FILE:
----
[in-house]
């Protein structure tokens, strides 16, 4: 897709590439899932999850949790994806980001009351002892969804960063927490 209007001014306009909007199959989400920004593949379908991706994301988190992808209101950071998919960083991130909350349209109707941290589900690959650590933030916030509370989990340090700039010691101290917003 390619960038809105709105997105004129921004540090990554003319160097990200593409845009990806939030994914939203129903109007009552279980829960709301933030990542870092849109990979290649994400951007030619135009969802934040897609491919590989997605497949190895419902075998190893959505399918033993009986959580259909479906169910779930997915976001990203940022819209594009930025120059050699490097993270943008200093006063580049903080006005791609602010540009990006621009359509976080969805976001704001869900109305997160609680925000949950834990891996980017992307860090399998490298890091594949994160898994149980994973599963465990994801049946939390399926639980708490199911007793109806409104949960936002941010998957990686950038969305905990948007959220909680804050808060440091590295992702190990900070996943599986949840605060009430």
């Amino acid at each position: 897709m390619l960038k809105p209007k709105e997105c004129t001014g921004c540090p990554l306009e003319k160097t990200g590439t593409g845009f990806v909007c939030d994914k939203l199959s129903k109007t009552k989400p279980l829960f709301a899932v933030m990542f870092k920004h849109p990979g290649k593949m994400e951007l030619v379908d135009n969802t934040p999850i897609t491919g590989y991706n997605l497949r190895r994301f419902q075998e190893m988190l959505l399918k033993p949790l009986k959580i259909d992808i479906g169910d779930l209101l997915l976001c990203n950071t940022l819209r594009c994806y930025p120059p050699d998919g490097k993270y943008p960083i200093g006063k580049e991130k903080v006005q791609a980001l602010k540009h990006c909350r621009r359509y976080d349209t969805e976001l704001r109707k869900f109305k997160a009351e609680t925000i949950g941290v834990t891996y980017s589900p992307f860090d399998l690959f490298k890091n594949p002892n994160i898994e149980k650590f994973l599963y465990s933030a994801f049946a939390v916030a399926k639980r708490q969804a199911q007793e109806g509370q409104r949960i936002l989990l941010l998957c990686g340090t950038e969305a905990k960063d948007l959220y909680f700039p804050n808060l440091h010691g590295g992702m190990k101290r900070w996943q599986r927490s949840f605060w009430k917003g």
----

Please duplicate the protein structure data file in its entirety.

[in-house]
């Protein structure tokens, strides 16, 4: 897709590439899932999850949790994806980001009351002892969804960063927490 209007001014306009909007199959989400920004593949379908991706994301988190992808209101950071998919960083991130909350349209109707941290589900690959650590933030916030509370989990340090700039010691101290917003 390619960038809105709105997105004129921004540090990554003319160097990200593409845009990806939030994914939203129903109007009552279980829960709301933030990542870092849109990979290649994400951007030619135009969802934040897609491919590989997605497949190895419902075998190893959505399918033993009986959580259909479906169910779930997915976001990203940022819209594009930025120059050699490097993270943008200093006063580049903080006005791609602010540009990006621009359509976080969805976001704001869900109305997160609680925000949950834990891996980017992307860090399998490298890091594949994160898994149980994973599963465990994801049946939390399926639980708490199911007793109806409104949960936002941010998957990686950038969305905990948007959220909680804050808060440091590295992702190990900070996943599986949840605060009430």
């Amino acid at each position: 897709m390619l960038k809105p209007k709105e997105c004129t001014g921004c540090p990554l306009e003319k160097t990200g590439t593409g845009f990806v909007c939030d994914k939203l199959s129903k109007t009552k989400p279980l829960f709301a899932v933030m990542f870092k920004h849109p990979g290649k593949m994400e951007l030619v379908d135009n969802t934040p999850i897609t491919g590989y991706n997605l497949r190895r994301f419902q075998e190893m988190l959505l399918k033993p949790l009986k959580i259909d992808i479906g169910d779930l209101l997915l976001c990203n950071t940022l819209r594009c994806y930025p120059p050699d998919g490097k993270y943008p960083i200093g006063k580049e991130k903080v006005q791609a980001l602010k540009h990006c909350r621009r359509y976080d349209t969805e976001l704001r109707k869900f109305k997160a009351e609680t925000i949950g941290v834990t891996y980017s589900p992307f860090d399998l690959f490298k890091n594949p002892n994160i898994e149980k650590f994973l599963y465990s933030a994801f049946a939390v916030a399926k639980r708490q969804a199911q007793e109806g509370q409104r949960i936002l989990l941010l998957c990686g340090t950038e969305a905990k960063d948007l959220y909680f700039p804050n808060l440091h010691g590295g992702m190990k101290r900070w996943q599986r927490s949840f605060w009430k917003g």